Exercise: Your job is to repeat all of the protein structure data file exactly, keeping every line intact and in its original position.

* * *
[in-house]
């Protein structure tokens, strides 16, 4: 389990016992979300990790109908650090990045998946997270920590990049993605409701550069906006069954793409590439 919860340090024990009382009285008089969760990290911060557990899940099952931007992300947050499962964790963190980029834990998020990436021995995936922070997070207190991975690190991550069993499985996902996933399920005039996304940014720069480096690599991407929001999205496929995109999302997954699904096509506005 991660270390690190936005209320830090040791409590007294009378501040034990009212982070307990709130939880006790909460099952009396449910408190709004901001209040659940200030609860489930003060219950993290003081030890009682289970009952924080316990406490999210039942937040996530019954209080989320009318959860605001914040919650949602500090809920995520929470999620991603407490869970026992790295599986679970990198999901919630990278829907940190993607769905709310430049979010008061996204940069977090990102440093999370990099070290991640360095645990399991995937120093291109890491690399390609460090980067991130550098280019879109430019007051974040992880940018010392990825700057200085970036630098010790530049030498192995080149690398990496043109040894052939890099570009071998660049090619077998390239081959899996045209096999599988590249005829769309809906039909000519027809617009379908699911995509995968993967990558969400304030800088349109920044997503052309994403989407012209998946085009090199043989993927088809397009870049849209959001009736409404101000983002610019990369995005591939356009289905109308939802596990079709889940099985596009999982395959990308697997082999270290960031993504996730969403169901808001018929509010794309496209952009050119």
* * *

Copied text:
[in-house]
């Protein structure tokens, strides 16, 4: 389990016992979300990790109908650090990045998946997270920590990049993605409701550069906006069954793409590439 919860340090024990009382009285008089969760990290911060557990899940099952931007992300947050499962964790963190980029834990998020990436021995995936922070997070207190991975690190991550069993499985996902996933399920005039996304940014720069480096690599991407929001999205496929995109999302997954699904096509506005 991660270390690190936005209320830090040791409590007294009378501040034990009212982070307990709130939880006790909460099952009396449910408190709004901001209040659940200030609860489930003060219950993290003081030890009682289970009952924080316990406490999210039942937040996530019954209080989320009318959860605001914040919650949602500090809920995520929470999620991603407490869970026992790295599986679970990198999901919630990278829907940190993607769905709310430049979010008061996204940069977090990102440093999370990099070290991640360095645990399991995937120093291109890491690399390609460090980067991130550098280019879109430019007051974040992880940018010392990825700057200085970036630098010790530049030498192995080149690398990496043109040894052939890099570009071998660049090619077998390239081959899996045209096999599988590249005829769309809906039909000519027809617009379908699911995509995968993967990558969400304030800088349109920044997503052309994403989407012209998946085009090199043989993927088809397009870049849209959001009736409404101000983002610019990369995005591939356009289905109308939802596990079709889940099985596009999982395959990308697997082999270290960031993504996730969403169901808001018929509010794309496209952009050119």